This is a very good and interesting question.
When putting all the parts together to create a SAN you may find, especially if you are acting as your own integrator, that many things will actually work, but the vendors will not "support" what you are trying to do.
This all comes down to the problem that your storage vendor puts its name and reputation behind solutions they are selling you and they want to be darn sure it all works as advertised especially under load and during faults. A lot of testing needs to be done on almost every conceivable iteration of how the pieces may be put together. If you ever saw the step-by-step process that vendors go through to test equipment against a particular OS, you would be amazed at the effort involved.
The MAC OS in the past did not have the bits in the operating system to enable support for SAN based I/O. If I were you, I would ask Apple if they would support what you are trying to do. I know Compaq currently does not support this.
What I have generally seen in most customer shops using MAC, is an NT cluster serving out files for the MAC clients. The file shares become highly available, because the NT servers are using the external SAN for cluster disk resources, and the shares fail over to the surviving node in case of host failure. Putting and extreme client load on an APPLE server for file/print is simply not what most people are doing. The NT SAN drivers are mature and the cluster is reliable.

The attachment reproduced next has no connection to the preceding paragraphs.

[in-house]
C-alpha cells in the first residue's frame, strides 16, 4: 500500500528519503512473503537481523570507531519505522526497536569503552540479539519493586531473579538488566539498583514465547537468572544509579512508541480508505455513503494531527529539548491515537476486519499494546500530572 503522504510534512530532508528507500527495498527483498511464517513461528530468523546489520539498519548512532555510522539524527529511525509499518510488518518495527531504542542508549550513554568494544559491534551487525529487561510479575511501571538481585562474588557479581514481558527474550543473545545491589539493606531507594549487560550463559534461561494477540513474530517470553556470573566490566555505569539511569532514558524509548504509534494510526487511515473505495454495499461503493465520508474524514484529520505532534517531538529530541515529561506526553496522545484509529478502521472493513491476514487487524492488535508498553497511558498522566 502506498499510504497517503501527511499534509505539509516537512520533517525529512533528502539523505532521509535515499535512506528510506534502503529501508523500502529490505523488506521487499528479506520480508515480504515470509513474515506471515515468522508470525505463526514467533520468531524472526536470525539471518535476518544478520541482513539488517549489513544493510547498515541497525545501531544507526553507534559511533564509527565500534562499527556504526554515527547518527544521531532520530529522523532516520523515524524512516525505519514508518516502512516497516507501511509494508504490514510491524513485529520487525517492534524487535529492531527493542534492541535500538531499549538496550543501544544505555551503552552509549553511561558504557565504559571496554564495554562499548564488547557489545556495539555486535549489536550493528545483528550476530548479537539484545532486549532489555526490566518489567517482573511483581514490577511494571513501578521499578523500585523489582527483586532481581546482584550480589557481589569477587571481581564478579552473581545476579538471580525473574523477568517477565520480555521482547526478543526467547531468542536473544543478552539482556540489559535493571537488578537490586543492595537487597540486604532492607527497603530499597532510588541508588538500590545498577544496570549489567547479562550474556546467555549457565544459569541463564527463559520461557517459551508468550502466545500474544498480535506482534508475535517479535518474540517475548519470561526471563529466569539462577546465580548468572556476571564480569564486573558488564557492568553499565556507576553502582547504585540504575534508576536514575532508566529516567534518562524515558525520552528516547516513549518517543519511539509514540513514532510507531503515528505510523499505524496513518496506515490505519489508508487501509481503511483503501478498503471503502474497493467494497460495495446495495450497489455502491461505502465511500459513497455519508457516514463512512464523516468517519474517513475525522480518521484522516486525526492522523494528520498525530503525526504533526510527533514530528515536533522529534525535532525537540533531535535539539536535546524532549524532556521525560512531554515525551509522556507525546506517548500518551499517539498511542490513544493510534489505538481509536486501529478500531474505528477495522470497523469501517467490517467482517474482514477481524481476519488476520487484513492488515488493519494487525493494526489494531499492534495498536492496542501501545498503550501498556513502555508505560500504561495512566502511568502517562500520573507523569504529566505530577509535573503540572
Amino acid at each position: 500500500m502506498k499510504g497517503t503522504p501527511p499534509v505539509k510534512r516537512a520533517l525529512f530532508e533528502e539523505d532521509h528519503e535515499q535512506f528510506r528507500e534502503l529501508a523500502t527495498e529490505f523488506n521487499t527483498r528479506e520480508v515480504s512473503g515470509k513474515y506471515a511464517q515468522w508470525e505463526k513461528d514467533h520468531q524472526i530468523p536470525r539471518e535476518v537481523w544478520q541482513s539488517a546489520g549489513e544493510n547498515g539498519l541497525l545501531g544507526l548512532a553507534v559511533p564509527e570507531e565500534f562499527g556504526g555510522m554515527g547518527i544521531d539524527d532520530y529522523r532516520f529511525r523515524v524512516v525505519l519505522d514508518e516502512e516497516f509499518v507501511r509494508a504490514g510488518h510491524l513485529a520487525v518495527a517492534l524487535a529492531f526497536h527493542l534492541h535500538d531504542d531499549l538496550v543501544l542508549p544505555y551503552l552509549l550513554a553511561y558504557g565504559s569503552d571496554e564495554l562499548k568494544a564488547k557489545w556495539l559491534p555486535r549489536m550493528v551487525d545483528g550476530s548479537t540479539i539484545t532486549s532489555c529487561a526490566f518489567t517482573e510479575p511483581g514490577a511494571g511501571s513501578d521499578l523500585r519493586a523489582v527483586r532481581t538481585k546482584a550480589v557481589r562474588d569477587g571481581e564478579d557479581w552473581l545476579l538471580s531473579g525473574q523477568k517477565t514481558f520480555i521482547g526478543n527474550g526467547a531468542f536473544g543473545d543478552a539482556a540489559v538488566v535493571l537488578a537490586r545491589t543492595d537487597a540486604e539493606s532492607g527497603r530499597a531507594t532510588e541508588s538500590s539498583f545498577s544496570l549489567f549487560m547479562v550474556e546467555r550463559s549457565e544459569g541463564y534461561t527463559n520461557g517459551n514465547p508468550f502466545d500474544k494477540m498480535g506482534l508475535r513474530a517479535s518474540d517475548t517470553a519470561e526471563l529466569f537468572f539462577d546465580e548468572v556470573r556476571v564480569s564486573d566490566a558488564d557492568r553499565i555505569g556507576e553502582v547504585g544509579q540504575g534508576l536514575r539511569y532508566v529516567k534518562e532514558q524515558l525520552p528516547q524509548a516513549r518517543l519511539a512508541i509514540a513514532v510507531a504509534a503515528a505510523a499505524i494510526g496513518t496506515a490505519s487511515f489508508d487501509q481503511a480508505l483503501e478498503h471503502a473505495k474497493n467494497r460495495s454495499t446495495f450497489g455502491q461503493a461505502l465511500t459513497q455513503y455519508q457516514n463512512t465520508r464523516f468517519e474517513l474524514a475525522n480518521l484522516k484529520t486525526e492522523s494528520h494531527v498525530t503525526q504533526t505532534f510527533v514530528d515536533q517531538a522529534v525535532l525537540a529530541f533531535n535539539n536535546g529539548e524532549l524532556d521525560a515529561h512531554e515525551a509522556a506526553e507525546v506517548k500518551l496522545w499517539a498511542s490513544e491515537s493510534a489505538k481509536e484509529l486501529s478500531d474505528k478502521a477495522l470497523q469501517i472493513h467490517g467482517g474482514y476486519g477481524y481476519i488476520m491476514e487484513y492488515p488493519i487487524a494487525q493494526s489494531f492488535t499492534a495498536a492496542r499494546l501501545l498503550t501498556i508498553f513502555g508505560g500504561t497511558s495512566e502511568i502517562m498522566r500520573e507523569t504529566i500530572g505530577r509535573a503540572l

Editor's note: Do you agree with this expert's response? If you have more to share, post it in our Storage Networking discussion forum.
Related Q&A from Christopher Poelker
RAID can allow for better storage performance and higher availability, and there are many different RAID types. Read a comparison of RAID levels, as ...continue reading
SAN expert Chris Poelker discusses how to change the size of a LUN in a Microsoft cluster server environment.continue reading
SAN expert Chris Poelker compares connecting a SAN with wavelength cabling and dark fiber and discusses the pros and cons of each.continue reading
Have a question for an expert?
Please add a title for your question
Get answers from a TechTarget expert on whatever's puzzling you.